Sunday, August 5, 2012

The Slowest Curve/Adena Atkins - There Need Be No Other Title.

I love it when I discover music that has been crafted rather than simply produced. Music as an art form has long been underestimated. This is especially true today when you consider the kind of music that occupies the mainstream. It is bereft of artistry. It resembles an item in an Ikea catalog. It is soulless. 

So when you find examples of music that have been sculpted with real care and honesty, they become something to treasure - something as tactile and tangible as art on a canvas, in a piece of clay, or a surface metal. They live and breath.

Seattle based singer/song writer Adena Atkins is a discovery I made this past week that proves my maxim that there is definitely artistry in music and, in her own music, there is much to experience on many levels. It involves all the senses.

I have arrived at Adena Atkins music through her d├ębut EP, The Slowest Curve. It is a recording that, I'll admit, caught me off guard and it took me a couple of listens to get my head around what it was I was listening to. But, right from the opening refrains of the first track, there was a tangible "something" that hooked me and before too long, I was addicted.

I'm gonna toss another of my esoteric side notes in here and say that I was reminded, a little, of David Gilmour's pairing with British Trance outfit The Orb for the 2011 Metallic Spheres album. Both compositions are highly experimental in their execution and dance with a thematic under-current to drive the music forward. 

On The Slowest Curve, Atkins and her producer partner, Jay Pinto, craft - from the ground up - four tracks which have the thematics of the four seasons at their centre. Each track is set in front of a window in the morning and the listener is invited to "see" what the artist sees through the glass. Atkins describes parallels with the impressionist work of painter Claude Monet, whose repetitive compositions highlighted variety in light and colour.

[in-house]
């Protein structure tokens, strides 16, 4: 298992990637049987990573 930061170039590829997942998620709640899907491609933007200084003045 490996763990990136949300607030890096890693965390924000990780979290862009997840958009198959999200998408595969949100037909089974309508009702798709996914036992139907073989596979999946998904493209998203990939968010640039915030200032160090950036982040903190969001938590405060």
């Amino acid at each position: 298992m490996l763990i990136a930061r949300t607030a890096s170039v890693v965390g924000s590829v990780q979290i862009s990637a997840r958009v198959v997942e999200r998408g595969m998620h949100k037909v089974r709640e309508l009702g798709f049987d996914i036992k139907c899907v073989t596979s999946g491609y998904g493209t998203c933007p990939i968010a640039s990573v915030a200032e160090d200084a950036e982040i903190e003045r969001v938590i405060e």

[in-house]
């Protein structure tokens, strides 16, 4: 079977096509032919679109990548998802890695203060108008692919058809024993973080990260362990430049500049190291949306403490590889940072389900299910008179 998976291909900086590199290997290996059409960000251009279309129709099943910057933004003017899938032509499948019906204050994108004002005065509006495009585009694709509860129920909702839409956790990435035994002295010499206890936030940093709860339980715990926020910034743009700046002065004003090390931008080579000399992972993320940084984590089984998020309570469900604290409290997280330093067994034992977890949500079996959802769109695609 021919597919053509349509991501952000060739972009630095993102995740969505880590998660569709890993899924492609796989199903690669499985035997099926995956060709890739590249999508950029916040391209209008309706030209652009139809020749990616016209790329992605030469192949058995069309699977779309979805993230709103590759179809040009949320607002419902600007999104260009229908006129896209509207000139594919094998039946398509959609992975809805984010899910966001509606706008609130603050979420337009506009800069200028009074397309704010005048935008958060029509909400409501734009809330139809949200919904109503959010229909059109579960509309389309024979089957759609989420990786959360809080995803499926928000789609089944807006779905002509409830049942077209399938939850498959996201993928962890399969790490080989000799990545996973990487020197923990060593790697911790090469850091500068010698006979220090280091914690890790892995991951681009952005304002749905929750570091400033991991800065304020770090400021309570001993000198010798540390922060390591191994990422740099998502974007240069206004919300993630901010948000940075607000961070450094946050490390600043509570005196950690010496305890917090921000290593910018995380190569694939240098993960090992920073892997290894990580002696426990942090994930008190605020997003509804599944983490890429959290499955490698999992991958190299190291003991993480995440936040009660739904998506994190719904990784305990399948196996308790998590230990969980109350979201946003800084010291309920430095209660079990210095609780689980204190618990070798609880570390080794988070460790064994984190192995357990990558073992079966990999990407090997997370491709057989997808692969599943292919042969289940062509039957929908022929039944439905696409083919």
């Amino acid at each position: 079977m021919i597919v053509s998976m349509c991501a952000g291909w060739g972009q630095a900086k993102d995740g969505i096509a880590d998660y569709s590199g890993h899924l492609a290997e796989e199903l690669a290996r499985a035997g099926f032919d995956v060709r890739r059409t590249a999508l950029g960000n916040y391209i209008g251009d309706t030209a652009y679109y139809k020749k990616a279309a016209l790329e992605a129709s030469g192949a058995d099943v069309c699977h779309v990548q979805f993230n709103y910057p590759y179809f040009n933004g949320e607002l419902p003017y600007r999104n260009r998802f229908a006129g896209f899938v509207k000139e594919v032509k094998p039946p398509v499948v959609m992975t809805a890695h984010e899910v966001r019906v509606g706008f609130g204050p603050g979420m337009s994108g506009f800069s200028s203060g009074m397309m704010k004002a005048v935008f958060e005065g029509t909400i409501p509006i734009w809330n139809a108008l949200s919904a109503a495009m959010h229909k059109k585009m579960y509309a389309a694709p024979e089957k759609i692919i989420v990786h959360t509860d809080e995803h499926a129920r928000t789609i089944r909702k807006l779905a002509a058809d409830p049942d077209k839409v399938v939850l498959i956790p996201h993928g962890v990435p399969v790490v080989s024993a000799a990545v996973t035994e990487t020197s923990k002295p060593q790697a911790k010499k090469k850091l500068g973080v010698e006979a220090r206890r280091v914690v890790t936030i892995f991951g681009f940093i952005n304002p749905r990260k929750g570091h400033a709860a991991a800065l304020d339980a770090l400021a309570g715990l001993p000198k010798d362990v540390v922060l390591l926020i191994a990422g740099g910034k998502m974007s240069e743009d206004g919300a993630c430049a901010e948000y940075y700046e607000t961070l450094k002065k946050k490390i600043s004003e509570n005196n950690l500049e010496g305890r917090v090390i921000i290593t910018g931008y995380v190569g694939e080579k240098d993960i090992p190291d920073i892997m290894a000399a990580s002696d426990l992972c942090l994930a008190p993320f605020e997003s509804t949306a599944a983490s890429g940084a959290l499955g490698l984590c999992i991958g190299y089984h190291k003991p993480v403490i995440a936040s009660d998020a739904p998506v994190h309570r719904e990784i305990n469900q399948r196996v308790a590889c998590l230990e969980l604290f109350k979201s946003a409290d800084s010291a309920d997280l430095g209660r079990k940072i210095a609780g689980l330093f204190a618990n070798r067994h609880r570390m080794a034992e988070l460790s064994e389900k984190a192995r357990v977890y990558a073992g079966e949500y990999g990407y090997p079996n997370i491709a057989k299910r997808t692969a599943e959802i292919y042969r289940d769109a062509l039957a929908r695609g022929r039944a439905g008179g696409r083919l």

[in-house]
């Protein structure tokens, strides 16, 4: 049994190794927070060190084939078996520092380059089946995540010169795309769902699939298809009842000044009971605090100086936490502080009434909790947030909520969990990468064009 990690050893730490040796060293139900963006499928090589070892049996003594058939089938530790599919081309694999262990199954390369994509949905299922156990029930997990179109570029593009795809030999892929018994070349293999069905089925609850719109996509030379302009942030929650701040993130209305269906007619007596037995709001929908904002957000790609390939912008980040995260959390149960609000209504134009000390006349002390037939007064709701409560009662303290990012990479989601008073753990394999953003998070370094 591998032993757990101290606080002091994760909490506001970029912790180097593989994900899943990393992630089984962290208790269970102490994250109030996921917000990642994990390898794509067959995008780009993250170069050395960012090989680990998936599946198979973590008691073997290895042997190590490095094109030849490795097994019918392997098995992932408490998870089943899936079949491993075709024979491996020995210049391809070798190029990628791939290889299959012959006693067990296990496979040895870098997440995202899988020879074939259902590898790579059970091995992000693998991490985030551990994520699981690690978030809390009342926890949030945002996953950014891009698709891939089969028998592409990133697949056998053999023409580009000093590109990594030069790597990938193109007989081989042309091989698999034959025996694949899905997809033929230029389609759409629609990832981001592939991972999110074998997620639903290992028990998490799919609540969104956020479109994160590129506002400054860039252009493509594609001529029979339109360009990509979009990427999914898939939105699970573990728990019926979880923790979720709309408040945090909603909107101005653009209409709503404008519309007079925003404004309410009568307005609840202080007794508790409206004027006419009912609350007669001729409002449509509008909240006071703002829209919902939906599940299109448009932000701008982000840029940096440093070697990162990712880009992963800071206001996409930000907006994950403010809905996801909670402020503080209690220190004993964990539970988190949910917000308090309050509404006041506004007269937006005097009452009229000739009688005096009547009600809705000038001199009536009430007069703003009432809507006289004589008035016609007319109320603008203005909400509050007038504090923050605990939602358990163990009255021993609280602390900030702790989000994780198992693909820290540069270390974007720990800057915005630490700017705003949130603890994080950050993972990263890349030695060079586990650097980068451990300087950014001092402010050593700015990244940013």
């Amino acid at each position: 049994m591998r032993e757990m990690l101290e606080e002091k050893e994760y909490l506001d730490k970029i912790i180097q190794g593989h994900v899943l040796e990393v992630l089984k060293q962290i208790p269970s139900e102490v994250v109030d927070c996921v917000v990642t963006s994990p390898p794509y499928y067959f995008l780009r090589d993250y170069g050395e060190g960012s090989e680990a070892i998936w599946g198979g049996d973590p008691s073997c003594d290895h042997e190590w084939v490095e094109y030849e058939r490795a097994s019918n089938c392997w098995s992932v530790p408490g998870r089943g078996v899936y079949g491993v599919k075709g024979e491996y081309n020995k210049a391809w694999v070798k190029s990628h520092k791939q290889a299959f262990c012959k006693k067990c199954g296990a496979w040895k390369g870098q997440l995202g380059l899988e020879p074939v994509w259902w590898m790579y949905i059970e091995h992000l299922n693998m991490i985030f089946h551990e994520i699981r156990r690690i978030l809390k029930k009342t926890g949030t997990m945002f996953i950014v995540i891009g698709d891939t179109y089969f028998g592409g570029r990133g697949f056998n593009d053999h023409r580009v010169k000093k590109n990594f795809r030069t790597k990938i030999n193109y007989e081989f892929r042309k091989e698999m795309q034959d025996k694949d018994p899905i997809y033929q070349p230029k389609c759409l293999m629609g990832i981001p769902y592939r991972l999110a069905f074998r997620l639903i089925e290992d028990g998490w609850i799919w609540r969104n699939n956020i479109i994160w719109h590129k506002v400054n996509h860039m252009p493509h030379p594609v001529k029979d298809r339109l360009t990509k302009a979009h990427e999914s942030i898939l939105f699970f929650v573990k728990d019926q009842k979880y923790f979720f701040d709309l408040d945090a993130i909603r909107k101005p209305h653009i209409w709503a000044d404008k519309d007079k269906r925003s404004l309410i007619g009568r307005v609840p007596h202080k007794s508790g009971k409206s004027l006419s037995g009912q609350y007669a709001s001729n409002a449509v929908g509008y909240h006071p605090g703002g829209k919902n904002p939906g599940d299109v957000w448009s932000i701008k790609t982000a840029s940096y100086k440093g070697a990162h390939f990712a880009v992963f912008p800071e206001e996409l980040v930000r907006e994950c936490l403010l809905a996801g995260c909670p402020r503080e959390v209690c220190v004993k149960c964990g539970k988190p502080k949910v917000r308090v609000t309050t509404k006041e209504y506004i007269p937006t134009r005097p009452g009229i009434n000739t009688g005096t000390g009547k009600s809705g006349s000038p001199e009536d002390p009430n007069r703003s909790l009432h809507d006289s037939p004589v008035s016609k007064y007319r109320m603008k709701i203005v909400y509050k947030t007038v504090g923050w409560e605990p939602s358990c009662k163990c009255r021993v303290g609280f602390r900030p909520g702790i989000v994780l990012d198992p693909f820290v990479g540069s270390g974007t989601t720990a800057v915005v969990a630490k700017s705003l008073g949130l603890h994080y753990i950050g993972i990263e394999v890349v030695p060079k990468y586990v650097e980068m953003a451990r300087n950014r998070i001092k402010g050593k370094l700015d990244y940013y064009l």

Appropriately, the album begins with a track entitled "Glass" and it immediately challenges the listener with an off-beat signature, reminiscent of Phil Collins "In The Air Tonight". There is a sensuality within the track as it depicts the voice of two lovers during the autumn. It speaks of trepidation, of fragility, of wanting to surrender yet hesitating - akin to the leaves falling from the tree. "End Of Story" moves into a darker, more cynical phase as winter descends upon the lovers and we observe conflict within them - a disconnect. It is deceptive here because the music itself has seductive energy to it. Transitioning into spring, "April Rain", is a subtly uplifting piece as the darkness of  the winter dissipates. It hints at the passing of a significant amount of time between the lovers, yet there is a sense of rediscovery in each other. Rounding out the recording is "Hot Gray Morning" and here we find the voice is singular now, reflective as she sits by a Boston window - looking out and reflecting on having left her home. The song has a languid, gospel feel to it. As the listener, you drift on its back and it concludes quietly, with warmth and absolution.

In all of Atkins tracks, there is no lyrical repetition. Atkins herself explains that they follow a poetic structure, showing concern for small particulars such as mallow, stained glass, pigeons, and creeks. These might seem overly random and of little consequence within the wider context of the pieces, but they are in fact, essential ingredients. Nothing is added, either lyrically or musically, that should not be there.

At the core of the artist is her exquisite voice which Atkins has honed over many years of performance. Her approach to song is from the discipline of soprano but Atkins has extended herself immensely, taking her voice farther and in varied directions from classical and opera,  to jazz, atmospheric and even pop. Thus, she can occupy different aural spaces, centering her vocals there and owning that space effortlessly. 

As a song writer, Atkins takes her astute skill of observation and constructs lyrical poetry with song in mind, but the lyrics stand on their own terms as a beautiful language that are at home on the page without music as they are within the music she weaves for them. 

Musically, Atkins is at home with experimentation, infusing her sound with heavy keyboards, digital percussion a la Peter Gabriel and a side of bass. She pairs these traditional elements with a variety of other sounds - both organic and inorganic - including a hurdy-gurdy, typewriter, running water, bassoon, a creaking boat, bells, vocoder, a string quartet, and even a gong. In isolation, they are abstract and, seemingly, without meaning. As part of Atkins whole - they are everything.

Adena Atkins has entered my catalogue and now occupies a special place where atmosphere and feeling within music run freeely. She has challenged me to appreciate a truly artisan style of music and she has captured me. 

I surrender willingly.


Visit Adena and Purchase Her Music here

Friend-up with Adena here

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